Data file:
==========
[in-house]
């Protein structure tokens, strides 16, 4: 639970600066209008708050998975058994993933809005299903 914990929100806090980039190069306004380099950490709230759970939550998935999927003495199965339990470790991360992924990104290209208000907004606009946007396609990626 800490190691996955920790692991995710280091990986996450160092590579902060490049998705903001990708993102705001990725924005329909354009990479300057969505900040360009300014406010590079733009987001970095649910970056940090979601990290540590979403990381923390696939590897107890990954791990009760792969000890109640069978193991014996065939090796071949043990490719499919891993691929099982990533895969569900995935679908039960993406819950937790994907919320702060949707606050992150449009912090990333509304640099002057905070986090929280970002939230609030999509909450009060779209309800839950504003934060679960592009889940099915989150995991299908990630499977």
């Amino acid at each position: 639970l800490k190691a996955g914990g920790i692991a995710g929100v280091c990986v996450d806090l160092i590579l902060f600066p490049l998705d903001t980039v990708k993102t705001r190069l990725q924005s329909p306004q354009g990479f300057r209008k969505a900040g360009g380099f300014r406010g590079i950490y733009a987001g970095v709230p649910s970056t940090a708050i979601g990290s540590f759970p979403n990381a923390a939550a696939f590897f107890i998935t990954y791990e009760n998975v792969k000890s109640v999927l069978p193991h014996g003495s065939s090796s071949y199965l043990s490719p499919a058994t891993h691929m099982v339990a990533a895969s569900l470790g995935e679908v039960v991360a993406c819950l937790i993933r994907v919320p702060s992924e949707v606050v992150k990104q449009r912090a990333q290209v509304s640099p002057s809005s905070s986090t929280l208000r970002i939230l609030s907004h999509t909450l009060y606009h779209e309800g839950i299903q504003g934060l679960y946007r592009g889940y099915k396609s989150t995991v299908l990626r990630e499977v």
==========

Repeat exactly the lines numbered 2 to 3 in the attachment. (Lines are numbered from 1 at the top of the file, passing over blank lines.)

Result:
């Protein structure tokens, strides 16, 4: 639970600066209008708050998975058994993933809005299903 914990929100806090980039190069306004380099950490709230759970939550998935999927003495199965339990470790991360992924990104290209208000907004606009946007396609990626 800490190691996955920790692991995710280091990986996450160092590579902060490049998705903001990708993102705001990725924005329909354009990479300057969505900040360009300014406010590079733009987001970095649910970056940090979601990290540590979403990381923390696939590897107890990954791990009760792969000890109640069978193991014996065939090796071949043990490719499919891993691929099982990533895969569900995935679908039960993406819950937790994907919320702060949707606050992150449009912090990333509304640099002057905070986090929280970002939230609030999509909450009060779209309800839950504003934060679960592009889940099915989150995991299908990630499977």
């Amino acid at each position: 639970l800490k190691a996955g914990g920790i692991a995710g929100v280091c990986v996450d806090l160092i590579l902060f600066p490049l998705d903001t980039v990708k993102t705001r190069l990725q924005s329909p306004q354009g990479f300057r209008k969505a900040g360009g380099f300014r406010g590079i950490y733009a987001g970095v709230p649910s970056t940090a708050i979601g990290s540590f759970p979403n990381a923390a939550a696939f590897f107890i998935t990954y791990e009760n998975v792969k000890s109640v999927l069978p193991h014996g003495s065939s090796s071949y199965l043990s490719p499919a058994t891993h691929m099982v339990a990533a895969s569900l470790g995935e679908v039960v991360a993406c819950l937790i993933r994907v919320p702060s992924e949707v606050v992150k990104q449009r912090a990333q290209v509304s640099p002057s809005s905070s986090t929280l208000r970002i939230l609030s907004h999509t909450l009060y606009h779209e309800g839950i299903q504003g934060l679960y946007r592009g889940y099915k396609s989150t995991v299908l990626r990630e499977v």